After the Apocalypse
Chapter 9: The Morning After

by Mark Bollman--> and Steve Donohue

Most of the campers slept fitfully, concerned for the well-being of family members who had missed the anniversary and worried about what the new day might bring. Brian Mann did not sleep at all. He had volunteered for radio duty. Every hour, he turned on a portable radio for five minutes to see if the emergency broadcast network had managed to reset itself. By 7:00 am, it was clear that whatever had happened was fairly serious; the network had not come online and the radio remained silent.

The rest of the campers and their guests began to get up and make preparations for the move. Steve Harig was the first to venture outside and his report was rather bleak. In scanning the sky, he had not noticed a single jet contrail, and there was a thick cloud cover, which obscured the sun. Although it was an hour after dawn, the day looked more like twilight than the bright morning they'd expected. As everyone filed out onto the porch to look at the sky, the mood was somber and dark.

John stood on the porch with his wife Jaime whose face was buried in his shoulder. She had brought the kids up to camp, but her mother had canceled at the last moment. Her sobs were not the only ones that cut the stillness of the morning air. As they silently marched back in to begin collecting things, Dave Milon announced that he was going to "take a drive" to see what was going on. Tim Hunt quickly decided to join him. Tim's wife and daughter had been on their way to camp and had never arrived; he was eager for news of their whereabouts.

"I'm not sure that's a good idea," said Ron, "it's possible that you could be placing yourselves in danger. I think we should go more slowly, make sure we know what we're up against before we do anything reckless."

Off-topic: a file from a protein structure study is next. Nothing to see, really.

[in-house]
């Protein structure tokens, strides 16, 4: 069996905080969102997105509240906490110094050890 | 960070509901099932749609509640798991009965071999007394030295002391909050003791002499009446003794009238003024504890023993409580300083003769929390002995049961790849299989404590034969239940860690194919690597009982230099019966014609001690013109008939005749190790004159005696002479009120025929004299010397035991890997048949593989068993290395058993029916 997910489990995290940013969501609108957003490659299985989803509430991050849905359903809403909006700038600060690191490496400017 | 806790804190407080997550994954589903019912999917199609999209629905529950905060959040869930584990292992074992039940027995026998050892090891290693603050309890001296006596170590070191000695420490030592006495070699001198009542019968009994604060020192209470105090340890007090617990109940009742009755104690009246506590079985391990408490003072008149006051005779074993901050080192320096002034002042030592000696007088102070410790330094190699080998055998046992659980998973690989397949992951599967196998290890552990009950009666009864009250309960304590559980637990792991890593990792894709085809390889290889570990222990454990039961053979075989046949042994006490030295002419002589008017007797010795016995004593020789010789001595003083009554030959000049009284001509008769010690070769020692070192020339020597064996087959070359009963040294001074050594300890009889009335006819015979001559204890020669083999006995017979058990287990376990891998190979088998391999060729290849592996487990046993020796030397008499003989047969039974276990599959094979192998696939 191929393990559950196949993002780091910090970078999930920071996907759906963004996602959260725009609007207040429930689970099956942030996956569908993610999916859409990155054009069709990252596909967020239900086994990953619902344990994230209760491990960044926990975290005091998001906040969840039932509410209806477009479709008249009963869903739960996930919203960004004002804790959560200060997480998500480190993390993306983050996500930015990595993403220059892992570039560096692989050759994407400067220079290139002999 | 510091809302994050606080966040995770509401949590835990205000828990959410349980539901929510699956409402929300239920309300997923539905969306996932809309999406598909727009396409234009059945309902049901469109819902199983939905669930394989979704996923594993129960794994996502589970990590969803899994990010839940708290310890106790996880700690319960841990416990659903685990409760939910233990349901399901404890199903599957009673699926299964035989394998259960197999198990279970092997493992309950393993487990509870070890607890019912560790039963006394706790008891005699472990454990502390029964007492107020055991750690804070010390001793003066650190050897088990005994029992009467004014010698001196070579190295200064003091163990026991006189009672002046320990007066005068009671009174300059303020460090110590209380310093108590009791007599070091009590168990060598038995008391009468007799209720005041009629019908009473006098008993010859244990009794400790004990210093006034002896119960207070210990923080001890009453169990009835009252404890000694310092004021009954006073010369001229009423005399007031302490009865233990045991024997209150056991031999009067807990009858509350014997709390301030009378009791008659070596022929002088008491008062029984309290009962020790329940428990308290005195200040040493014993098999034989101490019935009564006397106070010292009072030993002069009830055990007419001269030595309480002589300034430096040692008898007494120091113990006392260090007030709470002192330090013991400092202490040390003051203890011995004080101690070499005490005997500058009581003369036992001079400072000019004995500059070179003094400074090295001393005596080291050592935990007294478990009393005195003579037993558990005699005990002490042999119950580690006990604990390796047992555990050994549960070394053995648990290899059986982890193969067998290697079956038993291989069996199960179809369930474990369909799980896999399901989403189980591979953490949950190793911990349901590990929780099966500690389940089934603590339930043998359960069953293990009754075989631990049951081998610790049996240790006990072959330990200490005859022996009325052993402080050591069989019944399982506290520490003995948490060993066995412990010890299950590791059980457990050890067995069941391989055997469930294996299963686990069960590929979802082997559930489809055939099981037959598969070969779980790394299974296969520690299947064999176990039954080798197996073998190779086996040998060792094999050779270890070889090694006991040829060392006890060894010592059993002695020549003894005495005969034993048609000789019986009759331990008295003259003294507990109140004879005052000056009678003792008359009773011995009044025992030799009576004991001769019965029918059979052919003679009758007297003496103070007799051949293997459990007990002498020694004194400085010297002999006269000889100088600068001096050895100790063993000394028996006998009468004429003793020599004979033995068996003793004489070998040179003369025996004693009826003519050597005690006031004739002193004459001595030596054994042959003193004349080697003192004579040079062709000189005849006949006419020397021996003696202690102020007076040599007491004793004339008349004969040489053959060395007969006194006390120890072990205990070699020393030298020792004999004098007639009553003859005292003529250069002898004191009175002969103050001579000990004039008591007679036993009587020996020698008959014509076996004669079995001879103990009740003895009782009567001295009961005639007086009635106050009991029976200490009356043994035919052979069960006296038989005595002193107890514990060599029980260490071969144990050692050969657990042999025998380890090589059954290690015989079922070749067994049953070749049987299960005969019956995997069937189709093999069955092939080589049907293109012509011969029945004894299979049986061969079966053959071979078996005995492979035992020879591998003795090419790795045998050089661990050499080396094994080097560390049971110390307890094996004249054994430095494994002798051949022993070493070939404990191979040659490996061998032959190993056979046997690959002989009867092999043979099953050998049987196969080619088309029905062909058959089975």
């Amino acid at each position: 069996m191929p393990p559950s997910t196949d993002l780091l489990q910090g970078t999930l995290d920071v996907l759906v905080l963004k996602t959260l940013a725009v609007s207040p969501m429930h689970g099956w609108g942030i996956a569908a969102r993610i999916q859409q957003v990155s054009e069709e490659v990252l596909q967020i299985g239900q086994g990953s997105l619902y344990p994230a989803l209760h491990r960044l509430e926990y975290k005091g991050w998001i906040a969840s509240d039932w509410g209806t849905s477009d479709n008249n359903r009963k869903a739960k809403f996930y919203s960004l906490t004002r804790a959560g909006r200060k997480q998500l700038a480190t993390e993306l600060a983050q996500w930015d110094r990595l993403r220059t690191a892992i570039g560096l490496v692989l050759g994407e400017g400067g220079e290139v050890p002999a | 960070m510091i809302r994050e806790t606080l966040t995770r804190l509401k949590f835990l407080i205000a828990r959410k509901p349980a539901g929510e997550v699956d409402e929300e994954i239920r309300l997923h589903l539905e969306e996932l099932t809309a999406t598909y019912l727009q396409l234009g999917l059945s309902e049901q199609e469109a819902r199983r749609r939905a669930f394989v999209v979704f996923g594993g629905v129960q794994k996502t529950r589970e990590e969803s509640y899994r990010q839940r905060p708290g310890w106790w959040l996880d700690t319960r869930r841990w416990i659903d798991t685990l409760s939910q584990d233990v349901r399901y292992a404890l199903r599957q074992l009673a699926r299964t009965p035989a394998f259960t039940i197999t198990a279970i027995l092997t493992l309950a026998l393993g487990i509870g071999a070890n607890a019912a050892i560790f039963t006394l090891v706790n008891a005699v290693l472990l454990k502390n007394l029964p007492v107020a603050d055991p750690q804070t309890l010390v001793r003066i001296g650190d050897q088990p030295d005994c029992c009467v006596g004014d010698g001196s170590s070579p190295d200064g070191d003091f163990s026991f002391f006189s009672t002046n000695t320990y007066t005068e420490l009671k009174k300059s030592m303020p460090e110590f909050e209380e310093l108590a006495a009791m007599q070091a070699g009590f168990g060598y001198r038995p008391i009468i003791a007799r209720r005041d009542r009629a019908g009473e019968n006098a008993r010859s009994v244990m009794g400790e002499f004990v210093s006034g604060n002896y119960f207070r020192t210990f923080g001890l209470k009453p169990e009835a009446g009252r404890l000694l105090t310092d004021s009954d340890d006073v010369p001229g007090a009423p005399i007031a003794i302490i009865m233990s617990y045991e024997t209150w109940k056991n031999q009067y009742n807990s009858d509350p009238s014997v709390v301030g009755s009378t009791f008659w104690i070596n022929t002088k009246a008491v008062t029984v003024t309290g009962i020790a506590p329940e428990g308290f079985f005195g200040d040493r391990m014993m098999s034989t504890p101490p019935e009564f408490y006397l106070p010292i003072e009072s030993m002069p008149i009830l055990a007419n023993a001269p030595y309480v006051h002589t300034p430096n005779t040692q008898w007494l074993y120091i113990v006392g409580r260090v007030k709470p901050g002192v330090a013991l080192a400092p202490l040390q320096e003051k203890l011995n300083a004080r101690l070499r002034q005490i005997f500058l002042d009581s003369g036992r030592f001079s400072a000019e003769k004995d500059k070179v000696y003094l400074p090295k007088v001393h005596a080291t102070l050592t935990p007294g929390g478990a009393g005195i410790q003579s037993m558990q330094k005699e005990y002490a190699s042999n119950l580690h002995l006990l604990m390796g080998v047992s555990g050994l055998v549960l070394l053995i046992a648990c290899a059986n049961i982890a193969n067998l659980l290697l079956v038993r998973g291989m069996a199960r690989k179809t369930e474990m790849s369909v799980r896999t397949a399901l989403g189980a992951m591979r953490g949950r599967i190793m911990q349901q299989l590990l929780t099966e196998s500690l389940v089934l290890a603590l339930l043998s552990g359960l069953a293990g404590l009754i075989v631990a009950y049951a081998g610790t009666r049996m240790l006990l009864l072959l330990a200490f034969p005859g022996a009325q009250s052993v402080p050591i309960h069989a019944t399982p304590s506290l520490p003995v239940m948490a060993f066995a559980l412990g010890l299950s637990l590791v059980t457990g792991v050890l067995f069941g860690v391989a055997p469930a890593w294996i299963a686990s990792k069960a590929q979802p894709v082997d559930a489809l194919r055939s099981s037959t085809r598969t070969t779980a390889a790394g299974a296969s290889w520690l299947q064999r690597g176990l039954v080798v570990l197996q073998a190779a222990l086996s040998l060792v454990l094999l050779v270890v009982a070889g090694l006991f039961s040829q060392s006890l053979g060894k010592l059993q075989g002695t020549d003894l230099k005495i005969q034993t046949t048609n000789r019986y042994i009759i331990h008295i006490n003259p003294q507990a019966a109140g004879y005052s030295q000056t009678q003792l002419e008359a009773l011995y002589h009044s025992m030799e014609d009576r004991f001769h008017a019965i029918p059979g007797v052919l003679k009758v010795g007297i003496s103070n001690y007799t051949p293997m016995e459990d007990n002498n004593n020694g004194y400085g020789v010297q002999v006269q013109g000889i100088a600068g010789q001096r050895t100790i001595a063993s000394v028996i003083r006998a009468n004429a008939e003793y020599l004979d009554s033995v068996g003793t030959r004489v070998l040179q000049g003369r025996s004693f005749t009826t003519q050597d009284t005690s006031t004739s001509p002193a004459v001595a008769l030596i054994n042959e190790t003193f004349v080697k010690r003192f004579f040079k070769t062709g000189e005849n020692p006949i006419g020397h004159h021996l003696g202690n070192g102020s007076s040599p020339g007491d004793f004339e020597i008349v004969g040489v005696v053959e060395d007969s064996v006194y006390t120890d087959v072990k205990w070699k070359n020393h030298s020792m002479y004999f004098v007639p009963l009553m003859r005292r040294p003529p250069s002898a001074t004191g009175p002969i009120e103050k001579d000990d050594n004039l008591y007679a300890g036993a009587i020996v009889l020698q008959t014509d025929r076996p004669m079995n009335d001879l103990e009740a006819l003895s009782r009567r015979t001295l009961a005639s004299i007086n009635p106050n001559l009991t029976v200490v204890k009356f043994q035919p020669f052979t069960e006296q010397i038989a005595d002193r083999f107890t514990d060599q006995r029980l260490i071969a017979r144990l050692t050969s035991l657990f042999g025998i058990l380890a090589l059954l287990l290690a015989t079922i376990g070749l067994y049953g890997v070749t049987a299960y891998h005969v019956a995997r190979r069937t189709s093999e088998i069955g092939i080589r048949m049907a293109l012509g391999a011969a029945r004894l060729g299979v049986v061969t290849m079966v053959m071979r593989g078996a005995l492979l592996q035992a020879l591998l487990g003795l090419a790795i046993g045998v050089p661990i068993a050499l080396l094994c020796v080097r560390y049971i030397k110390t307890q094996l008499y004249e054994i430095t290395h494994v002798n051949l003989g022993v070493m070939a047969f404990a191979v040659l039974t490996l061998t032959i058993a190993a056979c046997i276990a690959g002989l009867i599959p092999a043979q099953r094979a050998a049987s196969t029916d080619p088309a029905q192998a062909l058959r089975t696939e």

"That's easy for you to say," spat Tim; "you know where your family is and that they're okay. I don't and it's tearing me up inside. I should be with them. It's Christmas; I never should have come here!"

"All right Tim, easy now." said Steve Donohue soothingly, "Whatever's happened there's no way you could have foreseen it and there's no sense blaming yourself now. I don't think there's any point in trying to talk you out of this, but let's use our heads for a moment."

Mollified by Steve's acceptance of his goal, Tim became more reasonable. He had been afraid that the others would try to keep him there.

"First thing, let's make sure our vehicles are going to work. I thought the EMP of a big nuke was supposed to wipe out electrical systems," said Steve.

"I think if we'd been close enough for the pulse to affect us, we'd all be dead," said Jeff, displaying his usual tact.

"Okay, if they work, then we should make sure you aren't driving into danger unprepared. Even if there's no danger from radiation, there's almost certainly some danger from other people. I would guess there are a lot of panicked survivors out there and they might do just about anything to get things they think they need," said Steve.

"True," said John. "Dave and I will head up to the barn and see if we can find some weapons. We should probably siphon gas from some of the cars to make sure they have a full tank."

"Okay," interrupted Brian, "you can take gas from my car, I don't think it'll be one that we need in a pinch."

Everyone laughed at the thought of taking Brian's '78 Pacer out for a long trip. There had been a pool on whether it would make camp at all. Brian had won when he pulled into camp, but the car had just sputtered to a stop and thus far, not even Doug had been able to get it going again.

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